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Basics of Italian Wine and Food Pairings

Basics of Italian Wine and Food Pairings | Wines and People |
Sometimes opposites attract, but not always with wine and food. It’s not necessary to always get to mixed up into “what must be drunk with what” according to some wine aficionado’s.  Still, it’s important to remember to always match similar flavors and textures and make sure the intensity of the wine contributes to the flavor of the dish…not over-power it.
  • First, match wine with foods that have similar richness and texture. Think about what is going to bring out the characteristics of both. 
  • Balance tastes. Remember that salty and sour tastes in food will make wines taste milder (fruitier and less acidic), whereas most sweet and savory tastes make wines taste stronger (drier and more astringent).
  • Always try to balance the acidity of the food to the wine. 
  • The wine should always be just as sweet, or sweeter than what you’re eating.
  • Light, Medium and Full-bodied wines: When you are cooking, remember that light body wines like Pinot Grigio or Soave go well with steamed, lightly sauteed, or poached foods. Medium and full-bodied wines like Montepulciano d’Abruzzo, Brunello or Barolo go better with grilled, roasted, or baked dishes that have intense flavors. 
  • Poultry: Game birds such quail, turkey, duck, and squab have earthy flavors that are more robust than chicken. Because of this, you should pair them with wines that can pick up those characteristics of spice and earth. A beautifully balanced Amarone pairs extremely nicely.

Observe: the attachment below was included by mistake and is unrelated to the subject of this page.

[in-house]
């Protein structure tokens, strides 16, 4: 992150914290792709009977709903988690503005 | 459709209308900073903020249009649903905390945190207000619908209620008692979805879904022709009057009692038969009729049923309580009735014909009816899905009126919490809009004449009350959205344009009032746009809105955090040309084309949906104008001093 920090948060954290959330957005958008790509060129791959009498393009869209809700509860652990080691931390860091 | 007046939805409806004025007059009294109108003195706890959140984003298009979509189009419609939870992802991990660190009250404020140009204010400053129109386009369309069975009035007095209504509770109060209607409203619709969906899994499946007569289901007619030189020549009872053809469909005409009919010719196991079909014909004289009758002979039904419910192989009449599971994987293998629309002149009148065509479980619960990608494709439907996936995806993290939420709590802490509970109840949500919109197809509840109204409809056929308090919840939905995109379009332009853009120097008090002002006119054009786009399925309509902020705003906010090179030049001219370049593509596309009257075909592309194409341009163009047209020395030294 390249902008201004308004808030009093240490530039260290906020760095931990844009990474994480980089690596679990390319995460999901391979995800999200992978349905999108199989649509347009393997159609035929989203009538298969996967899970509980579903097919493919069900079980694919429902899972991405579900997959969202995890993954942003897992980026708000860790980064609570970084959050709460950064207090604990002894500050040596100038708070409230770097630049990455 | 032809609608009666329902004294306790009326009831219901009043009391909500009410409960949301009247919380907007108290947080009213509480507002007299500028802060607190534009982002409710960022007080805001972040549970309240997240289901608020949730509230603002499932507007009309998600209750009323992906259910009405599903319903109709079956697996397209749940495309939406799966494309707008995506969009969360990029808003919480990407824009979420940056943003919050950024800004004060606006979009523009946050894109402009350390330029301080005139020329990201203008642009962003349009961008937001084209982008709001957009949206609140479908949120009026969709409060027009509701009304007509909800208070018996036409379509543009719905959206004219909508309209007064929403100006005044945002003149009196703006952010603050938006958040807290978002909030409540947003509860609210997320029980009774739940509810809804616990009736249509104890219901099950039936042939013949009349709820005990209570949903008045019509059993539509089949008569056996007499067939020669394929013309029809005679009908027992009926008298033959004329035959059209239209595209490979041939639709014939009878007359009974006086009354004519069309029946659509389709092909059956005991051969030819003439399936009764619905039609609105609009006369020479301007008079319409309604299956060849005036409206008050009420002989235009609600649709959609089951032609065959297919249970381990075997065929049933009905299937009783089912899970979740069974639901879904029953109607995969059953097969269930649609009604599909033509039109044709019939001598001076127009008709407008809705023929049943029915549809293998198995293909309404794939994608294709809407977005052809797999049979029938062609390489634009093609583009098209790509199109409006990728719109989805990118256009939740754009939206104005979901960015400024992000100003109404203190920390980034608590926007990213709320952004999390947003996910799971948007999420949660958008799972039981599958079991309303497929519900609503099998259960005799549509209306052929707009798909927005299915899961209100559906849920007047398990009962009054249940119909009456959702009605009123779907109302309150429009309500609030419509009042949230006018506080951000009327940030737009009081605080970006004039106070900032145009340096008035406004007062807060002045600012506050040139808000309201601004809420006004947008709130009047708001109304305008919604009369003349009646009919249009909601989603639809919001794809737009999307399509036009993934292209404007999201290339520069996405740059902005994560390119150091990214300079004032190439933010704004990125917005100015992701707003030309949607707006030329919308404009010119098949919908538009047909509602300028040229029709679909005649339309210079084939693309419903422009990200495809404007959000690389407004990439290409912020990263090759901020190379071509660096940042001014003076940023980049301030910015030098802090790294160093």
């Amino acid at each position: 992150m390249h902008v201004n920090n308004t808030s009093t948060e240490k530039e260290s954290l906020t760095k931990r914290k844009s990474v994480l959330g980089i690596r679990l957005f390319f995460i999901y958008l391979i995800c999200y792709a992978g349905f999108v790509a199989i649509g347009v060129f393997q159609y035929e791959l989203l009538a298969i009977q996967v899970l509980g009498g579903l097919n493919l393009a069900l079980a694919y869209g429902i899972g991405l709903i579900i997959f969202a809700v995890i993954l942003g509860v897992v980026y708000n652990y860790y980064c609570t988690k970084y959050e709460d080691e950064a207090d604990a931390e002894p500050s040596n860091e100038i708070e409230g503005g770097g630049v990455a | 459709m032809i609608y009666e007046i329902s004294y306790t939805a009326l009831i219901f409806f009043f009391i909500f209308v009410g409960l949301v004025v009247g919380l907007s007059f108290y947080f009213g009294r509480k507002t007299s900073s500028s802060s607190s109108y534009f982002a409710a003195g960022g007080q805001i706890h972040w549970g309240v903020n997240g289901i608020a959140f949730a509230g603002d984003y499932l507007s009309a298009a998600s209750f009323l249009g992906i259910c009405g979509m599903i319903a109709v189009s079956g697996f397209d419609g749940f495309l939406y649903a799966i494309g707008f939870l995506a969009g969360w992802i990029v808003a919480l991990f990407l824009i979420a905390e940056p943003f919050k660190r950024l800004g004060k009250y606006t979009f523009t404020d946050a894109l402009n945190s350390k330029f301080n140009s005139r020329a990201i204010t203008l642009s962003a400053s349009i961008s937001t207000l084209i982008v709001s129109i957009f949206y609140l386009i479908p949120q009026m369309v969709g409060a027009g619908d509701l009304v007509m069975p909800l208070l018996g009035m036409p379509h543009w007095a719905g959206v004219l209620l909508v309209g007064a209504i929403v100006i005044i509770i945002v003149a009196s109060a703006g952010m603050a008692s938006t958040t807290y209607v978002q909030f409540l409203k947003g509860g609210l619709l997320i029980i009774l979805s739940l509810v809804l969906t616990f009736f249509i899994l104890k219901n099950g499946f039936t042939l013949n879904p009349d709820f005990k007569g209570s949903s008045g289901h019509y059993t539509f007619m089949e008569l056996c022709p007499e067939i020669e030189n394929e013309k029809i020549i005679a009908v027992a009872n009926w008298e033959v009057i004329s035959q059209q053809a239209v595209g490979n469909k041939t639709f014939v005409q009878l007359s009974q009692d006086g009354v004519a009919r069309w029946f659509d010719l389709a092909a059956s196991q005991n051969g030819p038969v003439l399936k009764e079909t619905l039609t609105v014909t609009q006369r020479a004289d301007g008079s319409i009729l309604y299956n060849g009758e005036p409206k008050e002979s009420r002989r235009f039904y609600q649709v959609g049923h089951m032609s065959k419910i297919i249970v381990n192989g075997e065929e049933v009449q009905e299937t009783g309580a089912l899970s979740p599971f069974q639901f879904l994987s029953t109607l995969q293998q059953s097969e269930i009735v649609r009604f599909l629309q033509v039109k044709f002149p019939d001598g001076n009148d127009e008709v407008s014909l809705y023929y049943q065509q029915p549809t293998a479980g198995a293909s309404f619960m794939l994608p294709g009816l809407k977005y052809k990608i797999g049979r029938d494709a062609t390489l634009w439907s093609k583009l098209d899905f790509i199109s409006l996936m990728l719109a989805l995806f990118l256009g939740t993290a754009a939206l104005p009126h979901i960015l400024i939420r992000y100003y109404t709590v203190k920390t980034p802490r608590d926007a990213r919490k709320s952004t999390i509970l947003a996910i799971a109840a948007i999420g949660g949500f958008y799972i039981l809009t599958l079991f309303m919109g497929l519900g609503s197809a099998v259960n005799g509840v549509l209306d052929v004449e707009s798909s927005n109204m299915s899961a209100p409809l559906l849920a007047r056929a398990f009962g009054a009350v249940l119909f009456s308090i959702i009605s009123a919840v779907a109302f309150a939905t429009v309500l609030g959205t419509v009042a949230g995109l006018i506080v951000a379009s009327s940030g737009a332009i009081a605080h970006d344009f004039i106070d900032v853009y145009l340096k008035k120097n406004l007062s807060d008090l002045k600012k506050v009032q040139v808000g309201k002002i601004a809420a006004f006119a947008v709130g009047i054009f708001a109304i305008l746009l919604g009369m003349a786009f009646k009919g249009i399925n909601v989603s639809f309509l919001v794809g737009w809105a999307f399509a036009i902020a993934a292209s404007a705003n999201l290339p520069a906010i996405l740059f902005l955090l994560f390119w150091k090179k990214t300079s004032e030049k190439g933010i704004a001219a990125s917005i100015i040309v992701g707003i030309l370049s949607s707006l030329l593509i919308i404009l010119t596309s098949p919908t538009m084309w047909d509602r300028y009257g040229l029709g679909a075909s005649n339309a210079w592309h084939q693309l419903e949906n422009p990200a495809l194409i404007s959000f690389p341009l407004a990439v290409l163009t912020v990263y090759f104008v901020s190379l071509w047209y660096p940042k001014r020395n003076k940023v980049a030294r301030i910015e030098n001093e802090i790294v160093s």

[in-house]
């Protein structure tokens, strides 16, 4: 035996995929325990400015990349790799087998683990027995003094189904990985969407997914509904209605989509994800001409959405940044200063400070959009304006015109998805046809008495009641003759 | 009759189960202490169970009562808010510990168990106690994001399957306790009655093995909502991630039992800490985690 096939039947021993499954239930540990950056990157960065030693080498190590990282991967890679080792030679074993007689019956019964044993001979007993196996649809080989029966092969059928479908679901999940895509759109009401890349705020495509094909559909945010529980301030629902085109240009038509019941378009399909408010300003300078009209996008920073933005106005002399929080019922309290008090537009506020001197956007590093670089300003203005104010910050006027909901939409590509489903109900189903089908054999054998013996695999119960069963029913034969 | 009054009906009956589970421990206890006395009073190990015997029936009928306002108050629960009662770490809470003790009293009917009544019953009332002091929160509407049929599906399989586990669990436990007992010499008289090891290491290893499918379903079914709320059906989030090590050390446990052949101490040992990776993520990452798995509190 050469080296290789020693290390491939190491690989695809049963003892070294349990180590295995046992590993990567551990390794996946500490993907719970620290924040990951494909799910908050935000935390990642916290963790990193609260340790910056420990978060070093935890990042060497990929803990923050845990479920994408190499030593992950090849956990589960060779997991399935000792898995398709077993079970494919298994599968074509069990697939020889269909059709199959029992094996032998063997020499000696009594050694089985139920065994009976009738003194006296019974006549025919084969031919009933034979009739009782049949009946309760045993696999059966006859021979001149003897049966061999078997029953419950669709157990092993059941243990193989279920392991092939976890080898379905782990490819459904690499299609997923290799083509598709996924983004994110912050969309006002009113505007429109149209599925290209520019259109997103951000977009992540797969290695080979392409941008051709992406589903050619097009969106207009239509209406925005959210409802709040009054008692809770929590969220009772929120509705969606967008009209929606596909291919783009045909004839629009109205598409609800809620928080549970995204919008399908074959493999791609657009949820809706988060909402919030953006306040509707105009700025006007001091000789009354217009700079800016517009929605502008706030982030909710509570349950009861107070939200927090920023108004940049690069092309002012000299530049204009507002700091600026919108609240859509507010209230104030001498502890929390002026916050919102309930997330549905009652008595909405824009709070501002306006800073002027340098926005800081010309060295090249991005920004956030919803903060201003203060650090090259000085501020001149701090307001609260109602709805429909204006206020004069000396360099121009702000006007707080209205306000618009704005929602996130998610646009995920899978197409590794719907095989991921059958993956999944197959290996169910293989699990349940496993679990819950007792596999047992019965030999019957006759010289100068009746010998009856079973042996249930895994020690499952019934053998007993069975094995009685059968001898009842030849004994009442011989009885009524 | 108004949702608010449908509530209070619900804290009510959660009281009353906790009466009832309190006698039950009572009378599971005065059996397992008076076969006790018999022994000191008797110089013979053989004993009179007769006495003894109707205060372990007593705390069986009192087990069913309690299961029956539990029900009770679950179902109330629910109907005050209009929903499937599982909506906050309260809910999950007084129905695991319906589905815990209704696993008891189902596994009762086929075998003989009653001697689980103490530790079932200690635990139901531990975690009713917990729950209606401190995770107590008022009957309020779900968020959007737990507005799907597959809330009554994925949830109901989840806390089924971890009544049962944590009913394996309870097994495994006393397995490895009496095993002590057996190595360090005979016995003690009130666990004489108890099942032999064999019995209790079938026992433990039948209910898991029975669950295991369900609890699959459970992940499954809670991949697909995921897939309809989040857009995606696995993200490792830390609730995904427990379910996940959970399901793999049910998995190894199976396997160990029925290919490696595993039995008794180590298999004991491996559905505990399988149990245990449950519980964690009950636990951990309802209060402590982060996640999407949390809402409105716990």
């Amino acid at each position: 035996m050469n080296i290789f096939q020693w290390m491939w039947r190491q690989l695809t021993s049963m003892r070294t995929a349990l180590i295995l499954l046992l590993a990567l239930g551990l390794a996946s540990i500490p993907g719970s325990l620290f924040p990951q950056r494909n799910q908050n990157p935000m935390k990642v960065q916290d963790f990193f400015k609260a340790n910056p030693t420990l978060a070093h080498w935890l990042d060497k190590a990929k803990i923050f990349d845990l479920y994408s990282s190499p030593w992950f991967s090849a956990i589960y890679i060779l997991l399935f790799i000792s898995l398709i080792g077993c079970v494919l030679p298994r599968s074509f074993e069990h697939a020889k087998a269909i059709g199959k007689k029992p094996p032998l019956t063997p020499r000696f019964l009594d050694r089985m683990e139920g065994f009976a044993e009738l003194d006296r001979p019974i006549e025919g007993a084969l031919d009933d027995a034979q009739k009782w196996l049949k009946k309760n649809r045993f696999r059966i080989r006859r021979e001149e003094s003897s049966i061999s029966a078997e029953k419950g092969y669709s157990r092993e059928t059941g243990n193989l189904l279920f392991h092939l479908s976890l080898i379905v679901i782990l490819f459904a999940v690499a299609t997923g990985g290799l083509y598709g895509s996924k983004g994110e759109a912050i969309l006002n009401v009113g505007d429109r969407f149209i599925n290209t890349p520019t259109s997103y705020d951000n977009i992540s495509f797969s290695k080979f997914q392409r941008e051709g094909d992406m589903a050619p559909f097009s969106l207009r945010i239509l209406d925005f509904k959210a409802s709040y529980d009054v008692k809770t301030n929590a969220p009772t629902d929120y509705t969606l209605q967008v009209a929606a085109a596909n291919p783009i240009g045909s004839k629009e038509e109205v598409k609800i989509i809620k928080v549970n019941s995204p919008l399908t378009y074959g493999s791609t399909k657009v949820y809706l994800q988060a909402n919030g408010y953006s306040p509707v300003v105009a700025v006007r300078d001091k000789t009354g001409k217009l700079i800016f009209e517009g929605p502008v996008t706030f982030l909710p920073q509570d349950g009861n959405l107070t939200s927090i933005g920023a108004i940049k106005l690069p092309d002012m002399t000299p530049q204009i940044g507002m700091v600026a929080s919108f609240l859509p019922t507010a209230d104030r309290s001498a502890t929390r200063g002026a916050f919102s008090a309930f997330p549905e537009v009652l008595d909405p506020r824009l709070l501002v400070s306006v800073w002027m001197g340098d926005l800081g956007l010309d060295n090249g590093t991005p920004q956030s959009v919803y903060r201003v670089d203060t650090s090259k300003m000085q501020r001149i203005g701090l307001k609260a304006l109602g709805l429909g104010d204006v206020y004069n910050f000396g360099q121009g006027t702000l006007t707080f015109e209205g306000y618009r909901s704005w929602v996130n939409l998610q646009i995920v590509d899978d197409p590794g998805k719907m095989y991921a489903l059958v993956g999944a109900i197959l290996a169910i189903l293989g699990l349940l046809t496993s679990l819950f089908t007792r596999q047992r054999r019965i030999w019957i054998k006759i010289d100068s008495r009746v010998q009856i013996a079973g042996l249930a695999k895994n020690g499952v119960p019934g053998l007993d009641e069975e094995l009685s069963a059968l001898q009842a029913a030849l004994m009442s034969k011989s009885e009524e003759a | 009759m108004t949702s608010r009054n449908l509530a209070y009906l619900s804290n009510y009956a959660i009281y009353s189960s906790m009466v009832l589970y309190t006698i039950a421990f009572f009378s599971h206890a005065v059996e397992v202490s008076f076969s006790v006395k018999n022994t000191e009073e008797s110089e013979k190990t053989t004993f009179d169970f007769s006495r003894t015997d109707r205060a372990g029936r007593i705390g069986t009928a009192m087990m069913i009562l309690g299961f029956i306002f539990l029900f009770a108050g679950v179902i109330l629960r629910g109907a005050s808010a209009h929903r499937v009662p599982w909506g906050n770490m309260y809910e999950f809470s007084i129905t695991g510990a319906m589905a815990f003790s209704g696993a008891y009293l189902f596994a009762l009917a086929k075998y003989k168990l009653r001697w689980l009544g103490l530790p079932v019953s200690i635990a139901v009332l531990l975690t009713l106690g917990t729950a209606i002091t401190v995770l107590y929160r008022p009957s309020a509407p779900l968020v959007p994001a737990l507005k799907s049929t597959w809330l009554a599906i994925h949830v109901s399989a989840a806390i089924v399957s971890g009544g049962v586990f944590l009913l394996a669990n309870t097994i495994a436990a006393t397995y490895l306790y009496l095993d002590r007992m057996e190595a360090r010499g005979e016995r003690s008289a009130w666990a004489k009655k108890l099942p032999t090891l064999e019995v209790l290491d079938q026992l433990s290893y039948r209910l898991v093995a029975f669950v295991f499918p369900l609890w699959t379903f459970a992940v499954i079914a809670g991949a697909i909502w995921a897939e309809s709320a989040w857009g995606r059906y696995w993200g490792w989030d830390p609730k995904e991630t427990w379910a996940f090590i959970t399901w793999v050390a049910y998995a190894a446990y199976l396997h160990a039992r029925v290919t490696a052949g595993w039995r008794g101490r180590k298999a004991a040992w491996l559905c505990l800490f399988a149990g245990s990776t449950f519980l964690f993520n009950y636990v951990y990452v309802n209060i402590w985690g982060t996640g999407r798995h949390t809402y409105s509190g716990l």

• Fish and Seafood: There is a myth that seafood must be paired with white wine – but it does not always have to be.
  • Consider the region. 

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Curated by

Elisabetta Tosi's curator insight, May 30, 2013 4:04 AM

A good start also for wines from Verona and Veneto...

Wines and People
The Le Marche region has a lot to offer to wine lovers. There are 5 DOCG wines and 16 DOC wines. From the prestigious and famous Verdicchio, to the Vernaccia di Serrapetrona, from the Offida Pecorino to the Offida Passerina. Also: Bianchello del Metauro, Colli Maceratesi, Colli Pesaresi, Esino, Falerio dei Colli Ascolani, I Terreni di Sanseverino, Lacrima di Morro d'Alba, Rosso Conero, Pergola, Rosso Piceno, San Ginesio Many of these wines are little known outside of Italy but visitors to the region have a pleasant surprise when they try the local wine produced by many small aziendas and cantinas.
Curated by Mariano Pallottini